The engines stop; the sails are furled; and suddenly the gaudy funnels and the tall masts show up incongruously against a row of workmen’s houses, against the black walls of huge warehouses. A curious change takes place. They have no longer the proper perspective of sea and sky behind them, and no longer the proper space in which to stretch their limbs. They lie captive, like soaring and winged creatures who have got themselves caught by the leg and lie tethered on dry land.
With the sea blowing its salt into our nostrils, nothing can be more stimulating than to watch the ships coming up the Thames—the big ships and the little ships, the battered and the splendid, ships from India, from Russia, from South America, ships from Australia coming from silence and danger and loneliness past us, home to harbour. But once they drop anchor, once the cranes begin their dipping and their swinging, it seems as if all romance were over. If we turn and go past the anchored ships towards London, we see surely the most dismal prospect in the world. The banks of the river are lined with dingy, decrepit-looking warehouses.
They huddle on land that has become flat and slimy mud. The same air of decrepitude and of being run up provisionally stamps them all. If a window is broken, broken it remains. A fire that has lately blackened and blistered one of them seems to have left it no more forlorn and joyless than its neighbours. Behind the masts and funnels lies a sinister dwarf city of workmen’s houses. In the foreground cranes and warehouses, scaffolding and gasometers line the banks with a skeleton architecture.
When, suddenly, after acres and acres of this desolation one floats past an old stone house standing in a real field, with real trees growing in clumps, the sight is disconcerting. Can it be possible that there is earth, that there once were fields and crops beneath this desolation and disorder? Trees and fields seem to survive incongruously like a sample of another civilisation among the wall-paper factories and soap factories that have stamped out old lawns and terraces. Still more incongruously one passes an old grey country church which still rings its bells, and keeps its churchyard green as if country people were still coming across the fields to service. Further down, an inn with swelling bow windows still wears a strange air of dissipation and pleasure making. In the middle years of the nineteenth century it was a favourite resort of pleasure makers, and figured in some of the most famous divorce cases of the time. Now pleasure has gone and labour has come; and it stands derelict like some beauty in her midnight finery looking out over mud flats and candle works, while malodorous mounds of earth, upon which trucks are perpetually tipping fresh heaps, have entirely consumed the fields where, a hundred years ago, lovers wandered and picked violets.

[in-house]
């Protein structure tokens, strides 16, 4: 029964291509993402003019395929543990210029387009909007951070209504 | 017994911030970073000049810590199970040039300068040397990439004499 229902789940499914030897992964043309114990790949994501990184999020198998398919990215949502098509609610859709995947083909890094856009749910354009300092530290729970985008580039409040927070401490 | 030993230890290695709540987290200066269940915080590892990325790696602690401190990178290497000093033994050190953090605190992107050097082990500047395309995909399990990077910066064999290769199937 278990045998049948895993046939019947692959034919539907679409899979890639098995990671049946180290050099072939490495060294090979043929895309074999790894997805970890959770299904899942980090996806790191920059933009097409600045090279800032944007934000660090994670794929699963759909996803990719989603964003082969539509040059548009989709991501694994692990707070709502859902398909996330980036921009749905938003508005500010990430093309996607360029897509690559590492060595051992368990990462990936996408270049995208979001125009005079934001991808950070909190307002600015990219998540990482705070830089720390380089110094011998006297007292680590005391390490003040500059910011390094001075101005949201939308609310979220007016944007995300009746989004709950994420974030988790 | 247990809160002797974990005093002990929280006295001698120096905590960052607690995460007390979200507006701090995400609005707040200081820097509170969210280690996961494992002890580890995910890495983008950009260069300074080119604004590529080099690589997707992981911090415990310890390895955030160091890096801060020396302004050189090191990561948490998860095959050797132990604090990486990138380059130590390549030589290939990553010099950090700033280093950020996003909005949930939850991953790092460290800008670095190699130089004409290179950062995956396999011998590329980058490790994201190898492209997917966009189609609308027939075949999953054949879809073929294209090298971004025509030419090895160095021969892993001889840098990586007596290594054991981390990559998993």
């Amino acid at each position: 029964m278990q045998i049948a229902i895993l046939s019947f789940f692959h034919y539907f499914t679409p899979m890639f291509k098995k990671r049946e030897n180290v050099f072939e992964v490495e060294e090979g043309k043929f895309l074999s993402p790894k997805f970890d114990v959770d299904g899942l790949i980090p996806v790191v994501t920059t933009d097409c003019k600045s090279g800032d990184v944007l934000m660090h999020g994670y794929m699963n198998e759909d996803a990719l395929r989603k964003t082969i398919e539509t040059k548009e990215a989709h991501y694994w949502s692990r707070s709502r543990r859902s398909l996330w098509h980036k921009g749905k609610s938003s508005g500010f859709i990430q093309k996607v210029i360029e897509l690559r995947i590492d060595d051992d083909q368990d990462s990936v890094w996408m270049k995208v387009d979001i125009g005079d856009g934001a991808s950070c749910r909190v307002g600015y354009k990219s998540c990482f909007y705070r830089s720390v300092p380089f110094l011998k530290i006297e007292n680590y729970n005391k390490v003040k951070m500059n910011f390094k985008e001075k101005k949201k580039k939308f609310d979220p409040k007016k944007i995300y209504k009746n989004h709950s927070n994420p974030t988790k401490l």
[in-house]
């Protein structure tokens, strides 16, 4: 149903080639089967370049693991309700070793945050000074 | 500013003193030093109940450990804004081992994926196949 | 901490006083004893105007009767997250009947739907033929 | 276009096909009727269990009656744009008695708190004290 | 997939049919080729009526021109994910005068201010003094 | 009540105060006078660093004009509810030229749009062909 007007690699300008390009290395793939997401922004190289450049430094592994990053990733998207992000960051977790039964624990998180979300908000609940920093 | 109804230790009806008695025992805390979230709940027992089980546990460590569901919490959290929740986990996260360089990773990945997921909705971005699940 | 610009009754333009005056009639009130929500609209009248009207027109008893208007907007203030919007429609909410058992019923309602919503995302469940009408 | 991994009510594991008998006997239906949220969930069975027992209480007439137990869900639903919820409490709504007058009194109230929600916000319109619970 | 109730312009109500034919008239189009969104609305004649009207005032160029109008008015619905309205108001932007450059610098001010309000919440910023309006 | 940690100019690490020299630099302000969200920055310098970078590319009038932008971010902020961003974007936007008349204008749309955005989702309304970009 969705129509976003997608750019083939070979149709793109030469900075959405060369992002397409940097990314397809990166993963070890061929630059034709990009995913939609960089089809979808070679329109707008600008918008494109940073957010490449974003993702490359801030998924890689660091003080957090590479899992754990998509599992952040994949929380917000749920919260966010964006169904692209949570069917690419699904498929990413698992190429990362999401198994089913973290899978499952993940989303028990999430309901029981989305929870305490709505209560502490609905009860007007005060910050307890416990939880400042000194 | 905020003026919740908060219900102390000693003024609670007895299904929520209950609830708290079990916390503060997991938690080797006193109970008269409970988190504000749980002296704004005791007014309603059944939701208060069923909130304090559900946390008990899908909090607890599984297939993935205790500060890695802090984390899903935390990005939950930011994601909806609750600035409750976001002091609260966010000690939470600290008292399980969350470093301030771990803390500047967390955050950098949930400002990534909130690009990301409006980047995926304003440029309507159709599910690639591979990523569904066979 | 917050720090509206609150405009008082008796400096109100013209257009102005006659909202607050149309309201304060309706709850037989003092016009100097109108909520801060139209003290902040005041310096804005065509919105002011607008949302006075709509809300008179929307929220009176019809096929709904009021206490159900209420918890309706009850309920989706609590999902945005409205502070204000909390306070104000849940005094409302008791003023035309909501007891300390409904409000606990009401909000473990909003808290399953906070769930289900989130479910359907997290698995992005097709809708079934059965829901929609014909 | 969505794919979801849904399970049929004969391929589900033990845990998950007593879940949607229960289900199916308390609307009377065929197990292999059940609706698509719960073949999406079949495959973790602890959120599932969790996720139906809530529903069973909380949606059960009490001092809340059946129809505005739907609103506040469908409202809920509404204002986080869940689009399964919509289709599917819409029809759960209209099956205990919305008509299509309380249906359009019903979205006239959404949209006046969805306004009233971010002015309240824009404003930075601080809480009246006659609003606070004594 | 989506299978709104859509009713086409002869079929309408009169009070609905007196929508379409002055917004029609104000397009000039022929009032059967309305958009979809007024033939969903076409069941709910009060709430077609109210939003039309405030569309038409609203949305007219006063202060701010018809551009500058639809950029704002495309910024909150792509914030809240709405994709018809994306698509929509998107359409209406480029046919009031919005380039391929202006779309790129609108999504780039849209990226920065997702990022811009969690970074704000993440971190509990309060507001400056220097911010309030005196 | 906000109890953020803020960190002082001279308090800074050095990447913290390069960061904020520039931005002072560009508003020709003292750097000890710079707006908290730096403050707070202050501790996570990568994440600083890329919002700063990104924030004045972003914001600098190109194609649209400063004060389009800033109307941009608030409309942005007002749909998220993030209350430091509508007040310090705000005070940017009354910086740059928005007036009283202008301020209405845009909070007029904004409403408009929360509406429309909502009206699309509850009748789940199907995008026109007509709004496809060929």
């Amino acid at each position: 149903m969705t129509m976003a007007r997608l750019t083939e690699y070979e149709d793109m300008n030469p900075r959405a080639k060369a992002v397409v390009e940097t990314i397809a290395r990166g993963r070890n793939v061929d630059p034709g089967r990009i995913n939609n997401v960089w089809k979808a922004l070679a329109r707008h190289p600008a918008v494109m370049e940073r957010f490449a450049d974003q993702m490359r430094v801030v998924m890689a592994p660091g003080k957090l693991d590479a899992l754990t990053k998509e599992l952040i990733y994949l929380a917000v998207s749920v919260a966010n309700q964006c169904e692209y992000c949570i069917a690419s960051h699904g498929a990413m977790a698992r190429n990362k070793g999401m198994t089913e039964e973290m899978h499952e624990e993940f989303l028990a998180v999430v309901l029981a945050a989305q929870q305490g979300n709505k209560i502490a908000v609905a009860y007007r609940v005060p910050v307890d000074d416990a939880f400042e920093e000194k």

As we go on steaming up the river to London we meet its refuse coming down. Barges heaped with old buckets, razor blades, fish tails, newspapers and ashes—whatever we leave on our plates and throw into our dust bins—are discharging their cargoes upon the most desolate land in the world. The long mounds have been fuming and smoking and harbouring innumerable rats and growing a rank coarse grass and giving off a gritty, acrid air for fifty years. The dumps get higher and higher, and thicker and thicker, their sides more precipitous with tin cans, their pinnacles more angular with ashes year by year. But then, past all this sordidity, sweeps indifferently a great liner, bound for India. She takes her way through rubbish barges, and sewage barges, and dredgers out to sea. A little further, on the left hand, we are suddenly surprised—the sight upsets all our proportions once more—by what appear to be the stateliest buildings ever raised by the hand of man. Greenwich Hospital with all its columns and domes comes down in perfect symmetry to the waters edge, and makes the river again a stately waterway where the nobility of England once walked at their ease on green lawns, or descended stone steps to their pleasure barges. As we come closer to the Tower Bridge the authority of the city begins to assert itself. The buildings thicken and heap themselves higher. The sky seems laden with heavier, purpler clouds. Domes swell; church spires, white with age, mingle with the tapering, pencil-shaped chimneys of factories. One hears the roar and the resonance of London itself. Here at last, we have landed at that thick and formidable circle of ancient stone, where so many drums have beaten and heads have fallen, the Tower of London itself. This is the knot, the clue, the hub of all those scattered miles of skeleton desolation and ant-like activity. Here growls and grumbles that rough city song that has called the ships from the sea and brought them to lie captive beneath its warehouses.